Selling puts on SPY

Has anyone sold cash-covered OTM SPY puts?

What is the tax treatment of these in Switzerland, is the income counted as if it was a capital gain or a dividend gain? Would the tax office consider writing puts as professional trading (this is mainly a risk parity thing for me).

Per se, it‘s a very strong and textbook indication of professional trading.

Buying/selling puts that is covered with cash/stocks is basically insurance for your stocks, same way as you would buy fire insurance for your house.

Do you have any personal experience, or any of your acquaintances ended up getting classified as professional traders?

Please don’t think we are fools. Selling cash covered OTM puts is NOT an insurance, but a way to earn money on the side.

Just check Kreisschreiben 36 from ESTV, or use the search function here in this forum.

You might get away with selling some put options, but it also depends in which canton you live. Personally, I met someone who was classified as a professional trader in canton Schwyz. Also my tax advisor had clients who were classified. In canton Zürich, it’s rather unlikely.

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Kreisschreiben 36 from ESTV

Thanks for this, as long as the tax office thinks the options buying/selling is for hedging then it is not considered professional trading.

Please don’t think we are fools. Selling cash covered OTM puts is NOT an insurance, but a way to earn money on the side.

I want to keep a static allocation of 60% stocks, 40% cash (since bonds are negative), one way to achieve this is to sell puts (and earn something on the side), rather than buy stocks by myself when stocks drop sufficiently.

Personally I do not see how this is professional trading or an advanced strategy that would require a person to be an expert and carefully trade the derivatives according to some plan.

Buying put options is portfolio insurance, I don’t see how selling put options is portfolio insurance, care to elaborate?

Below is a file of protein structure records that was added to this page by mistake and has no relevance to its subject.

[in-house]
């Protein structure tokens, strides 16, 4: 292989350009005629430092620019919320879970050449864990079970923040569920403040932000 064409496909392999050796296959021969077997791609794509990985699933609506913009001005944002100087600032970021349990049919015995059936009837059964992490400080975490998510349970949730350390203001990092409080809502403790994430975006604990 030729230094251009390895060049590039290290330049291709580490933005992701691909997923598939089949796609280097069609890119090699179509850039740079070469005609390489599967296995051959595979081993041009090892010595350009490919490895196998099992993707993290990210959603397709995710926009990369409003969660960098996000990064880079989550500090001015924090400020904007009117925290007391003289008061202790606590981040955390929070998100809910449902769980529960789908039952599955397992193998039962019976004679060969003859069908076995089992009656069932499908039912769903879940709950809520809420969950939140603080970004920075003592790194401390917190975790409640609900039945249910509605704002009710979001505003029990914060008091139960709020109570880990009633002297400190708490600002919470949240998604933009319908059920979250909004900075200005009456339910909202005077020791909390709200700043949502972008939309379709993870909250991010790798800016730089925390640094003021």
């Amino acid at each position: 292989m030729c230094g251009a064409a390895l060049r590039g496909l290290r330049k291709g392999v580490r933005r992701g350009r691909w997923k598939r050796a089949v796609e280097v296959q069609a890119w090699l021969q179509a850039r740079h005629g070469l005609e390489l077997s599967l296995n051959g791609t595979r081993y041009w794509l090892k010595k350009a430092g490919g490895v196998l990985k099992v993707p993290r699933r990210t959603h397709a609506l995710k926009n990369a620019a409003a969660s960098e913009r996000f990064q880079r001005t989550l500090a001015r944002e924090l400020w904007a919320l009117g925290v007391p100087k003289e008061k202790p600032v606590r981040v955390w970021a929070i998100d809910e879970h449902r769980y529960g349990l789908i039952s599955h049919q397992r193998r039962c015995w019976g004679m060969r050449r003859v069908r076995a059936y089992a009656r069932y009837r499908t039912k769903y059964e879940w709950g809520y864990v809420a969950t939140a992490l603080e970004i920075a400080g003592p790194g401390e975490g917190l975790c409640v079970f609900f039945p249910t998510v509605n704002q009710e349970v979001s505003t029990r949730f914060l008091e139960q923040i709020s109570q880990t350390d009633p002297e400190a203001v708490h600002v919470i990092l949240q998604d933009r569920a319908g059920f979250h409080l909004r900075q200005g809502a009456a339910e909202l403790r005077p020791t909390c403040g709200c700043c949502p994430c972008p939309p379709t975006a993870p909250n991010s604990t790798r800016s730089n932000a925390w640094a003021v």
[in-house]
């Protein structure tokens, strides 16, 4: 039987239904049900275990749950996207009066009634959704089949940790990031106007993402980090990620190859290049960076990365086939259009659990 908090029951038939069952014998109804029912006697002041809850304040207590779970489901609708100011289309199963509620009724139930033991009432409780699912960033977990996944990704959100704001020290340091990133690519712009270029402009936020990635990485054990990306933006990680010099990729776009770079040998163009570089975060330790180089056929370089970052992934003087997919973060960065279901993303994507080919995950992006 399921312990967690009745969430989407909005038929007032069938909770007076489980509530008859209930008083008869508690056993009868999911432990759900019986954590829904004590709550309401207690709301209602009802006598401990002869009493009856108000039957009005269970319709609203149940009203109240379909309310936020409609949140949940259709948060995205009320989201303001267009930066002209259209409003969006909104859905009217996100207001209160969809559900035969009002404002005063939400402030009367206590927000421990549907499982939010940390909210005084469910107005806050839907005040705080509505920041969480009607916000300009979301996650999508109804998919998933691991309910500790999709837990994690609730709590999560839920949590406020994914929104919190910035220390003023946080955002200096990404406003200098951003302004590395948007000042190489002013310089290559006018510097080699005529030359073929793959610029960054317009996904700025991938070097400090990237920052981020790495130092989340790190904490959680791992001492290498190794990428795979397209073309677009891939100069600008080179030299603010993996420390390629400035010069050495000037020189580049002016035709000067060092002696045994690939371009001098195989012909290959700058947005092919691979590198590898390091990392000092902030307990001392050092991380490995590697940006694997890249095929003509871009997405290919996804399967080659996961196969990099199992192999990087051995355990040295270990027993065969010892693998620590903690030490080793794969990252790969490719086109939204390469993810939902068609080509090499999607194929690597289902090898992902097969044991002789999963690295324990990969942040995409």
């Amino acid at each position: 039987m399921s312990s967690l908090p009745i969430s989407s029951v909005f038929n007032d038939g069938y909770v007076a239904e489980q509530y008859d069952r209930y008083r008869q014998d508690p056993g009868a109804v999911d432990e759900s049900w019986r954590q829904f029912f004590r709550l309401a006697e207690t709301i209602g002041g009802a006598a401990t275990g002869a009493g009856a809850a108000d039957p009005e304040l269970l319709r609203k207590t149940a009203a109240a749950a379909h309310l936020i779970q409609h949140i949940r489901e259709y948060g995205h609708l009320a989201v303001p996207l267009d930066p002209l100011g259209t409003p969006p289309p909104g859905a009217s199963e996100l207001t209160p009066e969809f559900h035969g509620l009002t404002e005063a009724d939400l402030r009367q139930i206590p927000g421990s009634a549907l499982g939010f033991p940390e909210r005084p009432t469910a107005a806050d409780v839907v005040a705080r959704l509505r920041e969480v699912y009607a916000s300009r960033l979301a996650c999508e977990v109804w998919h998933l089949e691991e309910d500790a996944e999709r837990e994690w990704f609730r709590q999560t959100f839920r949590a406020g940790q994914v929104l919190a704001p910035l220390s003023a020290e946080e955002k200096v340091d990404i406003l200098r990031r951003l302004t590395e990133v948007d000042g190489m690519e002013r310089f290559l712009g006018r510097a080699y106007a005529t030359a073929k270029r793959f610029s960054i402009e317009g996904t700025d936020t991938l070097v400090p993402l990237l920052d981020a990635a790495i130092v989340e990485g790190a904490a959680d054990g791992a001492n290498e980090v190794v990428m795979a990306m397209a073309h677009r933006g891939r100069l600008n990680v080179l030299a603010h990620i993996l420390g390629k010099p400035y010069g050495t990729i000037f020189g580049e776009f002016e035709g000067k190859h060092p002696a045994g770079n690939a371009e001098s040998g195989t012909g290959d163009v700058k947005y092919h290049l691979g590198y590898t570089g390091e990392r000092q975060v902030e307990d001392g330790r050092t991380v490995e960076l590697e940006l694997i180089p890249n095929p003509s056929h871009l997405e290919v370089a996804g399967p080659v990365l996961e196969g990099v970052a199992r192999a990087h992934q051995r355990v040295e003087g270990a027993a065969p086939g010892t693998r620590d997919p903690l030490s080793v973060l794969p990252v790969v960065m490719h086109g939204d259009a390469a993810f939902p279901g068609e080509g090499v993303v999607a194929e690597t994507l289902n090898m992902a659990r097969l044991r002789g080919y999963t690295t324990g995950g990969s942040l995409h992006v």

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I sold puts on SPY a handful of times but stopped it because I am near FI and size of my portfolio is large relative to my salary. I did not want to put at risk one of the advantages of being resident in Switzerland which is no capital gains tax.

Best not be too greedy

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In the end, she/he shouldn‘t care about about - but the tax office. :wink:

If anything is professional trading, it‘s selling puts. Even the risk parity remark kind of indicates it. And I can’t see any tax office considering it as „portfolio insurance“. Well, unless the rest of your portfolio is structured „professional-trading like“, I guess.

I‘m not saying one can‘t get away with some professional trading „on the side“ without being taxed as such. But since Rainmaker didn‘t indicate volume, relative size to his portfolio holdings/transaction volume and domicile, it‘s hard to make a guess.

Was wondering why people in this forum regularly mention Zurich has being more lenient with regards to professional trader status. Was wondering where this information is from? Did you hear that from tax advisors? Thanks in advance

I‘m not saying one can‘t get away with some professional trading „on the side“ without being taxed as such. But since Rainmaker didn‘t indicate volume, relative size to his portfolio holdings/transaction volume and domicile, it‘s hard to make a guess.